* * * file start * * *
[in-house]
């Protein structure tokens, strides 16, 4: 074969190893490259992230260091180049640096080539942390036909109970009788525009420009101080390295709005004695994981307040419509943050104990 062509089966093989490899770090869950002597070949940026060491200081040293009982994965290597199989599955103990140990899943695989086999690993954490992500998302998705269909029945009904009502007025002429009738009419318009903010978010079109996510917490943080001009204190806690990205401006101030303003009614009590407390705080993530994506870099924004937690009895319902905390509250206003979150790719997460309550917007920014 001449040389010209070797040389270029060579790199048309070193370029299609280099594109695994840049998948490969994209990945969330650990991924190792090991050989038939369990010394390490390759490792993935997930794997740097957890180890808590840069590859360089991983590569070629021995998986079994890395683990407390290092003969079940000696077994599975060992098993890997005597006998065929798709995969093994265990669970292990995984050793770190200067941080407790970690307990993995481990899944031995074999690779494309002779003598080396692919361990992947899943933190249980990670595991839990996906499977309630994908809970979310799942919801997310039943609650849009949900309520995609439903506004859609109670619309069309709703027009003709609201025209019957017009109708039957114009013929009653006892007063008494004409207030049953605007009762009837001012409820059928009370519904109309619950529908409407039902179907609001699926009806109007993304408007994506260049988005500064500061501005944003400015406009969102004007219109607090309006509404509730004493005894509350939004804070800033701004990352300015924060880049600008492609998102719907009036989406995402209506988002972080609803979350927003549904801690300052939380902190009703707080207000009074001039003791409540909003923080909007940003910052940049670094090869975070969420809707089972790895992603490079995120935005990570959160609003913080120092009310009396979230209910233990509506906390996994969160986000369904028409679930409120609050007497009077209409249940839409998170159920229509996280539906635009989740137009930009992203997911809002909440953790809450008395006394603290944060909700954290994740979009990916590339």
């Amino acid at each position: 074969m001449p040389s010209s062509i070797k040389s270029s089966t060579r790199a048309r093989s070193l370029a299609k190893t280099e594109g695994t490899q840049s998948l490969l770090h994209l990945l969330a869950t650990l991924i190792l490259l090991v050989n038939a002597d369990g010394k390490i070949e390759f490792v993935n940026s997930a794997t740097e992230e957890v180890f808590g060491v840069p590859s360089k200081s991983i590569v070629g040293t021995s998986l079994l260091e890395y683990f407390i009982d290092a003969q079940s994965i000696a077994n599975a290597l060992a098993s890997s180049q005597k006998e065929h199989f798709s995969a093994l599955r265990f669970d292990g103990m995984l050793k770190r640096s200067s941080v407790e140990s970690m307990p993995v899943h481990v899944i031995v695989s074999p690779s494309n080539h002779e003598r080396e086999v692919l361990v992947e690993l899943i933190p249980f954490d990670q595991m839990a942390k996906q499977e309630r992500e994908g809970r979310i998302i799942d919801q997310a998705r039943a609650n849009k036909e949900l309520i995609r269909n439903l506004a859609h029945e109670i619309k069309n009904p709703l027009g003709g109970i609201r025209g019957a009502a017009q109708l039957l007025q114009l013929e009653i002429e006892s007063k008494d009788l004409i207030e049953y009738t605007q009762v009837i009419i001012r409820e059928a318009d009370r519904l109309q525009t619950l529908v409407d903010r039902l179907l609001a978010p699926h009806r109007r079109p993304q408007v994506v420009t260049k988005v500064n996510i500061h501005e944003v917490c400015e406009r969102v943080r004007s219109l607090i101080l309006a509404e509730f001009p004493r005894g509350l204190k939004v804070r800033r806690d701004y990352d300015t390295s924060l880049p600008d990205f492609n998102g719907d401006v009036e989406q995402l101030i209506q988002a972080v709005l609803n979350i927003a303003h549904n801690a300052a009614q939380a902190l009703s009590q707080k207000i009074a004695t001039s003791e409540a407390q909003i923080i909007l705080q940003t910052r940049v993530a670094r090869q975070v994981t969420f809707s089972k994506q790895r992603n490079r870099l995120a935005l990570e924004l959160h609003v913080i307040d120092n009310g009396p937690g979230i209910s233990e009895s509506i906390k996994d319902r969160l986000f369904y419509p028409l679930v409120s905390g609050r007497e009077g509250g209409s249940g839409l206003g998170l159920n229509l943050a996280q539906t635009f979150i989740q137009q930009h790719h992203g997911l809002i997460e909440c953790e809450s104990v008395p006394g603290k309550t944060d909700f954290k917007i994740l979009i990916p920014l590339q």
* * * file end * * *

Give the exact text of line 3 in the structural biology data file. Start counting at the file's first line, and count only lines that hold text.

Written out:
């Amino acid at each position: 074969m001449p040389s010209s062509i070797k040389s270029s089966t060579r790199a048309r093989s070193l370029a299609k190893t280099e594109g695994t490899q840049s998948l490969l770090h994209l990945l969330a869950t650990l991924i190792l490259l090991v050989n038939a002597d369990g010394k390490i070949e390759f490792v993935n940026s997930a794997t740097e992230e957890v180890f808590g060491v840069p590859s360089k200081s991983i590569v070629g040293t021995s998986l079994l260091e890395y683990f407390i009982d290092a003969q079940s994965i000696a077994n599975a290597l060992a098993s890997s180049q005597k006998e065929h199989f798709s995969a093994l599955r265990f669970d292990g103990m995984l050793k770190r640096s200067s941080v407790e140990s970690m307990p993995v899943h481990v899944i031995v695989s074999p690779s494309n080539h002779e003598r080396e086999v692919l361990v992947e690993l899943i933190p249980f954490d990670q595991m839990a942390k996906q499977e309630r992500e994908g809970r979310i998302i799942d919801q997310a998705r039943a609650n849009k036909e949900l309520i995609r269909n439903l506004a859609h029945e109670i619309k069309n009904p709703l027009g003709g109970i609201r025209g019957a009502a017009q109708l039957l007025q114009l013929e009653i002429e006892s007063k008494d009788l004409i207030e049953y009738t605007q009762v009837i009419i001012r409820e059928a318009d009370r519904l109309q525009t619950l529908v409407d903010r039902l179907l609001a978010p699926h009806r109007r079109p993304q408007v994506v420009t260049k988005v500064n996510i500061h501005e944003v917490c400015e406009r969102v943080r004007s219109l607090i101080l309006a509404e509730f001009p004493r005894g509350l204190k939004v804070r800033r806690d701004y990352d300015t390295s924060l880049p600008d990205f492609n998102g719907d401006v009036e989406q995402l101030i209506q988002a972080v709005l609803n979350i927003a303003h549904n801690a300052a009614q939380a902190l009703s009590q707080k207000i009074a004695t001039s003791e409540a407390q909003i923080i909007l705080q940003t910052r940049v993530a670094r090869q975070v994981t969420f809707s089972k994506q790895r992603n490079r870099l995120a935005l990570e924004l959160h609003v913080i307040d120092n009310g009396p937690g979230i209910s233990e009895s509506i906390k996994d319902r969160l986000f369904y419509p028409l679930v409120s905390g609050r007497e009077g509250g209409s249940g839409l206003g998170l159920n229509l943050a996280q539906t635009f979150i989740q137009q930009h790719h992203g997911l809002i997460e909440c953790e809450s104990v008395p006394g603290k309550t944060d909700f954290k917007i994740l979009i990916p920014l590339q």